A Revolution in Color (Paperback)
The World of John Singleton Copley
W. W. Norton & Company, 9780393354867, 544pp.
Publication Date: October 3, 2017
Other Editions of This Title:
"A stunning biography…[A] truly singular account of the American Revolution." —Amanda Foreman, author of A World on Fire
Through an intimate narrative of the life of painter John Singleton Copley, award-winning historian Jane Kamensky reveals the world of the American Revolution, rife with divided loyalties and tangled sympathies.
Famed today for his portraits of patriot leaders like Samuel Adams and Paul Revere, Copley is celebrated as one of America’s founding artists. But, married to the daughter of a tea merchant and seeking artistic approval from abroad, he could not sever his own ties with Great Britain. Rather, ambition took him to London just as the war began. His view from abroad as rich and fascinating as his harrowing experiences of patriotism in Boston, Copley’s refusal to choose sides cost him dearly. Yet to this day, his towering artistic legacy remains shared by America and Britain alike.
About the Author
Praise For A Revolution in Color: The World of John Singleton Copley…
— Kathleen DuVal
With a singular focus on Copley and a more vibrant prose style, Kamensky probes deeply into such matters as family relations, local politics and the psychological costs of failing to realize one’s ambitions.
— Virginia DeJohn Anderson
Far from a born partisan, Copley could have gone either way. Kamensky’s great accomplishment is to leave readers pulled by different audiences, demands, and political allegiances right along with him.
— Caitlin Fitz
[I]ntelligent and substantive.
— Wendy Smith
Kamensky wields a keen putty knife in a restoration that strives—rather than for objectivity—for acuity and honesty. Kamensky has that in spades.
— Peter Lewis
Vivid, intimate, and richly detailed, Jane Kamensky’s biography of John Singleton Copley illuminates the deeply intertwined worlds of America and England at the moment of their violent divorce. The career of the great painter from Boston provides a wonderfully fresh and surprising perspective on the American Revolution, on the scope of artistic ambition, and on the high costs of divided loyalty.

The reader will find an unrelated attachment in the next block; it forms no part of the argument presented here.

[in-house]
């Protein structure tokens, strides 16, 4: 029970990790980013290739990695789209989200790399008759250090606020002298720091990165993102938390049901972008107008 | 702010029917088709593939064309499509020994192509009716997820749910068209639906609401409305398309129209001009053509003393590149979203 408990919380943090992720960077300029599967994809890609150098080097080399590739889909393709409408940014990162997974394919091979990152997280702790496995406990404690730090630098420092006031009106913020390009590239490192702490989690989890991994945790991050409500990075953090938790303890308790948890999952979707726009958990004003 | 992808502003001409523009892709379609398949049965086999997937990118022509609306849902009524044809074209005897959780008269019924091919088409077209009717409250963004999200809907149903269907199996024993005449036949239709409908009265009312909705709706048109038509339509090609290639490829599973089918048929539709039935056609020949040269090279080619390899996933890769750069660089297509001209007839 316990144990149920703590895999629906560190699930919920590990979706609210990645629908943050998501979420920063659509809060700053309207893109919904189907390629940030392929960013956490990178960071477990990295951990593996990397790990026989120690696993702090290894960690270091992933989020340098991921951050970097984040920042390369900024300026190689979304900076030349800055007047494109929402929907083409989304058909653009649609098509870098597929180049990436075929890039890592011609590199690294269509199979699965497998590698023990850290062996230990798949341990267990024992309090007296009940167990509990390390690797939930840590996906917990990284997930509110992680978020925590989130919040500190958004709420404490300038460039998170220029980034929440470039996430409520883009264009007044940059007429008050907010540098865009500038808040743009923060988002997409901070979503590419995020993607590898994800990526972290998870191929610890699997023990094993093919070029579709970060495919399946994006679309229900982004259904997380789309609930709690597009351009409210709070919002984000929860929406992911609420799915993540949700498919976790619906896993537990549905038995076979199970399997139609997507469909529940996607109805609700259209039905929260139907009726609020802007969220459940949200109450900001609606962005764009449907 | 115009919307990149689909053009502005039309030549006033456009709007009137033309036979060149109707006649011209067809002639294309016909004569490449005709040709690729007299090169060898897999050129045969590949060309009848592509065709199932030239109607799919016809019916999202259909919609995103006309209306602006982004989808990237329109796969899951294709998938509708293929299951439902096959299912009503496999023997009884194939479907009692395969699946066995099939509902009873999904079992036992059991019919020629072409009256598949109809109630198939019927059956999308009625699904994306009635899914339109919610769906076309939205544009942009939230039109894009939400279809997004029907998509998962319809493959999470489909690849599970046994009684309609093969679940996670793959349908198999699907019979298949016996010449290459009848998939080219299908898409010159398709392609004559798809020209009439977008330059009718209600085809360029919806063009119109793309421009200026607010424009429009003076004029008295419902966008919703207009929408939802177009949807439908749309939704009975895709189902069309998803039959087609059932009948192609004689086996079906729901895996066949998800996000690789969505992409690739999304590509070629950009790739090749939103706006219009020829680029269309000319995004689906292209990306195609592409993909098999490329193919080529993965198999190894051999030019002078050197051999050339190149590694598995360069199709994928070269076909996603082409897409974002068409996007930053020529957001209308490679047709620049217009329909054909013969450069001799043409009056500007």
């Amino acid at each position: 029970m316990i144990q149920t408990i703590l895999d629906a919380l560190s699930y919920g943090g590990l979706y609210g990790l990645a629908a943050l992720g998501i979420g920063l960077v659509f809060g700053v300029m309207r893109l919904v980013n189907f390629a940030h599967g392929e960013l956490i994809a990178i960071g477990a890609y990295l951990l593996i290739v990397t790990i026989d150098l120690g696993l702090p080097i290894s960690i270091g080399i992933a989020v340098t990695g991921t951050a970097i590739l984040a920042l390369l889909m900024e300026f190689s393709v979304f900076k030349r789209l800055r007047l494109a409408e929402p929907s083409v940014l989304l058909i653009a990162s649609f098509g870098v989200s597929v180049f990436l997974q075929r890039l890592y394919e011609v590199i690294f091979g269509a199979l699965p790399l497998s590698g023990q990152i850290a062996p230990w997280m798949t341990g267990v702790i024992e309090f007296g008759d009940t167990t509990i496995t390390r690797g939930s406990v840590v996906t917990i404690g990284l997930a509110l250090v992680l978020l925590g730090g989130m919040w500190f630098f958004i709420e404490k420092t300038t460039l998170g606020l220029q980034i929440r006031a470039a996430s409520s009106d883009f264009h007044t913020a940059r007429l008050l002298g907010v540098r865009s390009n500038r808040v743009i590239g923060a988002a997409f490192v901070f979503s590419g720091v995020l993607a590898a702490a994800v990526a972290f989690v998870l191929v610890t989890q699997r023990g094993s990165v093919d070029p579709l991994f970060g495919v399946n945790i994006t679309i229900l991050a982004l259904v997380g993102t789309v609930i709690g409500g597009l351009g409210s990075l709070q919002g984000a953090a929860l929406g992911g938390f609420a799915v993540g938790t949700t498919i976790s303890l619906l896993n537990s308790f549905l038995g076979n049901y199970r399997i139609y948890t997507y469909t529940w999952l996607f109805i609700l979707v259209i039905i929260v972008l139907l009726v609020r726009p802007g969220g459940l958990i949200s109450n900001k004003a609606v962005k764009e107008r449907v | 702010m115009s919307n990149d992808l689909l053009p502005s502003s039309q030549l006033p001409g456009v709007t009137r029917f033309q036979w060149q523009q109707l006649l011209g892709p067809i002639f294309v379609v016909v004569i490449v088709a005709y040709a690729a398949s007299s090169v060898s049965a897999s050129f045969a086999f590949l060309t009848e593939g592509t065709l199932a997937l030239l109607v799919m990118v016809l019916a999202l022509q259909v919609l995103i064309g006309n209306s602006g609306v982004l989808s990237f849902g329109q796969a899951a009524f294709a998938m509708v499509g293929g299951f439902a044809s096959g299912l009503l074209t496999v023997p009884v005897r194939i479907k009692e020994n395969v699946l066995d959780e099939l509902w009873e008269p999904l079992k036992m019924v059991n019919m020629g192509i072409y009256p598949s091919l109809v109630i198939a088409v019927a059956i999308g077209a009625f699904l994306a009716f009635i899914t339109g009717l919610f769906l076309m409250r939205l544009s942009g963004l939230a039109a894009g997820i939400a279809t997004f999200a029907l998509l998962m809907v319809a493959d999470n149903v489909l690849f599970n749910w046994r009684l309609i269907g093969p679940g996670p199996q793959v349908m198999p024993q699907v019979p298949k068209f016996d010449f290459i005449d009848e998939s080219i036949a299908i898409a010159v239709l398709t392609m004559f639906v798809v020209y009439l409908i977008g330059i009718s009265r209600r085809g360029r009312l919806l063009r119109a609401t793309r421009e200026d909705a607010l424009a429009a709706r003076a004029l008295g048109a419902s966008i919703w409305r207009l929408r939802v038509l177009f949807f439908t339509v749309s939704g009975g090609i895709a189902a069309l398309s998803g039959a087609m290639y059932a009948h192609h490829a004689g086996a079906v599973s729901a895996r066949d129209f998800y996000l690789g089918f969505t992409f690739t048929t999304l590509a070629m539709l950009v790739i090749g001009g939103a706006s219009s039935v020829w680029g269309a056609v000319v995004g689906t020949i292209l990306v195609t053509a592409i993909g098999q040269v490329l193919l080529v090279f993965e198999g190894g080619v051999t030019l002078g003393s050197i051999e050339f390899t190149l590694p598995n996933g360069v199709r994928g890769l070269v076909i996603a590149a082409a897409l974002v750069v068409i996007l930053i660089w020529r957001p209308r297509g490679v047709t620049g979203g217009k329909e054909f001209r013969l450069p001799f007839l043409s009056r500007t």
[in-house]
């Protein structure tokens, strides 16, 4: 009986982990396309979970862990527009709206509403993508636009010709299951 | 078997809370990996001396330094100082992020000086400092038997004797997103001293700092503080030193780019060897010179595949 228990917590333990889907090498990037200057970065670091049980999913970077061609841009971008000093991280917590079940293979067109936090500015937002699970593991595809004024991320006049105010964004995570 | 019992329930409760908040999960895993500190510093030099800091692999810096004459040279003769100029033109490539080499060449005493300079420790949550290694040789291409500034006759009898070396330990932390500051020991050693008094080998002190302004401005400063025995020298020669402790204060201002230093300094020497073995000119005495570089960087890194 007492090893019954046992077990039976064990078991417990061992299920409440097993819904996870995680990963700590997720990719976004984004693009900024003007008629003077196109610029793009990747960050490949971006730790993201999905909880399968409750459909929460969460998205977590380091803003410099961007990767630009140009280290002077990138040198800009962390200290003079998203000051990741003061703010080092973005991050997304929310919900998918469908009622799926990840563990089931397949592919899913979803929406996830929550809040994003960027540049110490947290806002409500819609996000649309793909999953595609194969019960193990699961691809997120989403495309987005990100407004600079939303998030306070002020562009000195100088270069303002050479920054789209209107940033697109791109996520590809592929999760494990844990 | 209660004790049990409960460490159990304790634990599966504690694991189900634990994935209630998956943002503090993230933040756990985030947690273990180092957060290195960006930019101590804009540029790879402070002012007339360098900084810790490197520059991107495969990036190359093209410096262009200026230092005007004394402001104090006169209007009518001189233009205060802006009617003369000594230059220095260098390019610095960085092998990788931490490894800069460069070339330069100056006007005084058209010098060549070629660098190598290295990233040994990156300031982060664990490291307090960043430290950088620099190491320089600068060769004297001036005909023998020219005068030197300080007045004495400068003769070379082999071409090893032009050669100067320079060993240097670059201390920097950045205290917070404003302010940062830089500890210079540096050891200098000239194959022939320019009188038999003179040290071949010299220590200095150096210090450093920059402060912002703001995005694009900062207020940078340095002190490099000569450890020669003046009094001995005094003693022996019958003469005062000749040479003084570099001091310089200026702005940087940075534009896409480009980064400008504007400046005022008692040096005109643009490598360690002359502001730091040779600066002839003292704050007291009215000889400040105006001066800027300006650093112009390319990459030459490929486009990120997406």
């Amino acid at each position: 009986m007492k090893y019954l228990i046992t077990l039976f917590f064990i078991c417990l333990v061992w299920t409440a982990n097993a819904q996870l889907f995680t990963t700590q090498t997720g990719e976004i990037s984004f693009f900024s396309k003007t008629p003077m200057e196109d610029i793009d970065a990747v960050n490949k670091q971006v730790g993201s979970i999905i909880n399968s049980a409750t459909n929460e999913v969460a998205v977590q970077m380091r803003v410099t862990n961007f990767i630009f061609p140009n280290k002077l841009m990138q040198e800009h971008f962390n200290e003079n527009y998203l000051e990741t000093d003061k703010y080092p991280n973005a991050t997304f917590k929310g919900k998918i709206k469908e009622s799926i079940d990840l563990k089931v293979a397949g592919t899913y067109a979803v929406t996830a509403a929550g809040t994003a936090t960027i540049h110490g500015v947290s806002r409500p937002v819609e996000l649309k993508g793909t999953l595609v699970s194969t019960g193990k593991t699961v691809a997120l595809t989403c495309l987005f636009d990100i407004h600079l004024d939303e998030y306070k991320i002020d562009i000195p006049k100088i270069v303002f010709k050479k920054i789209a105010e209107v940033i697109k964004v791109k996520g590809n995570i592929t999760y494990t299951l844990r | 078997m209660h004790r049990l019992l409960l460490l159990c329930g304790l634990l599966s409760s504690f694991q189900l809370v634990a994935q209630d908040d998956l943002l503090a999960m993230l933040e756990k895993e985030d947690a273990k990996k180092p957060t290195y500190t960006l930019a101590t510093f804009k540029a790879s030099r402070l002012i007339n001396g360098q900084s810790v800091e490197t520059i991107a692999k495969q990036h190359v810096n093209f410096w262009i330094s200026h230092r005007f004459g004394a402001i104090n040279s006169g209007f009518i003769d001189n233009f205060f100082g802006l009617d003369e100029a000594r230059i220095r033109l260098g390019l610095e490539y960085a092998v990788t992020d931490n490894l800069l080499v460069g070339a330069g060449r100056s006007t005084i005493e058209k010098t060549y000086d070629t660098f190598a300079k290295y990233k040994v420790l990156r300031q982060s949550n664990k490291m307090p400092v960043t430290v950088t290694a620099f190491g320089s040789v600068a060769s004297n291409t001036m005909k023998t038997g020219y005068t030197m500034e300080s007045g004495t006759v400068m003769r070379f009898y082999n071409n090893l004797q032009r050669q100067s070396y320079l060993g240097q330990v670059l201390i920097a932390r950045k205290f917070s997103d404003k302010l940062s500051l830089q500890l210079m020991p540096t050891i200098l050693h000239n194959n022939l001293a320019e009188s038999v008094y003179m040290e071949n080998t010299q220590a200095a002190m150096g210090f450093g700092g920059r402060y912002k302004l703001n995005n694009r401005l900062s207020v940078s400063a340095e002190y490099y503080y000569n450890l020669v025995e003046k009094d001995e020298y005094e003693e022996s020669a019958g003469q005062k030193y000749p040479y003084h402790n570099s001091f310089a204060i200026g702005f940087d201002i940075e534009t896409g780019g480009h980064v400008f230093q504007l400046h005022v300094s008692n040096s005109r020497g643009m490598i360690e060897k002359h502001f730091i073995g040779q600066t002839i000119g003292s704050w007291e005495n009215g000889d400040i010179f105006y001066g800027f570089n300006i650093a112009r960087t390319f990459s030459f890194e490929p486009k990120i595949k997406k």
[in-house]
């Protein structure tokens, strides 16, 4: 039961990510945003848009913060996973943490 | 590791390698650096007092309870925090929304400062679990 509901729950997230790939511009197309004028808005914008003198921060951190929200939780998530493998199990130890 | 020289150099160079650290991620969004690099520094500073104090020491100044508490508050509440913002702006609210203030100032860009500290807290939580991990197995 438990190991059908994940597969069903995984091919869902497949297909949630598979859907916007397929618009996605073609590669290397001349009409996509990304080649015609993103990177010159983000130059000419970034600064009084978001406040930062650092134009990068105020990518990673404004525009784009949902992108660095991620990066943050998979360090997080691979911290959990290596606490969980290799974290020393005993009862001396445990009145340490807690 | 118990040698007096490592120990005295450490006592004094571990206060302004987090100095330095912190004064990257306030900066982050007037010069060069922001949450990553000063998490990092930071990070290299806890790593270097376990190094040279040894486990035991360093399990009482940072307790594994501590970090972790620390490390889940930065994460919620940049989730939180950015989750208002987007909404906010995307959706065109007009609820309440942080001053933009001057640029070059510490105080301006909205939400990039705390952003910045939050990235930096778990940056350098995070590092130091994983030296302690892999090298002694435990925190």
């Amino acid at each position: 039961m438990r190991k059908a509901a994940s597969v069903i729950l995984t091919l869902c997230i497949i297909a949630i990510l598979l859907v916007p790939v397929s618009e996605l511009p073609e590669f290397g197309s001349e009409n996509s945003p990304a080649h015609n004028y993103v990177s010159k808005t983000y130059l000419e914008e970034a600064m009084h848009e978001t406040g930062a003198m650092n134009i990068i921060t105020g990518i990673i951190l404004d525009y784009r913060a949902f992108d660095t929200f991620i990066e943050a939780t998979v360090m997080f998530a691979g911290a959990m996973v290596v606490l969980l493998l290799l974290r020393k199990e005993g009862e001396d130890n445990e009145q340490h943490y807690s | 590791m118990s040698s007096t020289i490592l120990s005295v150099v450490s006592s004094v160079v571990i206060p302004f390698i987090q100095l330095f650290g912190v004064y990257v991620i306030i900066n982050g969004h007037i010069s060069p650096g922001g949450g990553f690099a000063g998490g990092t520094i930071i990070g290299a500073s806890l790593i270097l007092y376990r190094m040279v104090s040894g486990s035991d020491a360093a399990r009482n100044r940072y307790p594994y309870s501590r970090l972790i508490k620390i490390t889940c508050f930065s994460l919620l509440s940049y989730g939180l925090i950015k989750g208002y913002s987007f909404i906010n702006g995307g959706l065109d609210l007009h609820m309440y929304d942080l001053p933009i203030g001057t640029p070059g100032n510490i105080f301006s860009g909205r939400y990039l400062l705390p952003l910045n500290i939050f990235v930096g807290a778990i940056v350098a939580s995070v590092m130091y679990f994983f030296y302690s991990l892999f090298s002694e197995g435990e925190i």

— Stephen Greenblatt, author of The Swerve
The greatest American artist of the eighteenth century, John Singleton Copley, preferred life in Britain, escaping from the bitter civil war that we call the American Revolution. In this brilliantly insightful and lucidly written biography, Jane Kamensky reveals the age of revolution in fresh new tones as complex and compelling as the interplay of light and shade in the finest Copley painting.
— Alan Taylor, author of American Revolutions
Beautifully written and elegant, A Revolution in Color gives us a vibrant and new perspective on the conflict between America and Great Britain, a conflict the ambitious John Singleton Copley embodied. Jane Kamensky enriches our understanding of this vital time in world history.
— Annette Gordon-Reed, author of "Most Blessed of the Patriarchs"
A pleasure to read from first page to last, Jane Kamensky’s exploration of the artist life, work, and tumultuous times of John Singleton Copley is itself a masterpiece. Like all excellent portraitists, Kamensky probes deeply into the character of her subject, as deft with the small, revealing detail as she is with the sweeping strokes of landscape and setting. Both gripping narrative history and insightful art criticism, A Revolution in Color is a genre-busting tour de force.
— Geraldine Brooks, author of The Secret Chord
A memorable journey into the transatlantic world in the age of revolution through a close study of the greatest colonial American artist. Kamensky, a historian with an art historian’s sensibility, provides a brilliant survey of John Singleton Copley’s life, work, and subjects, vivified by a detailed examination of letters, diaries, and official records, many previously untapped, to involve the reader in the emotional and sensory experience of living in those tumultuous times.
— Jules David Prown, Yale University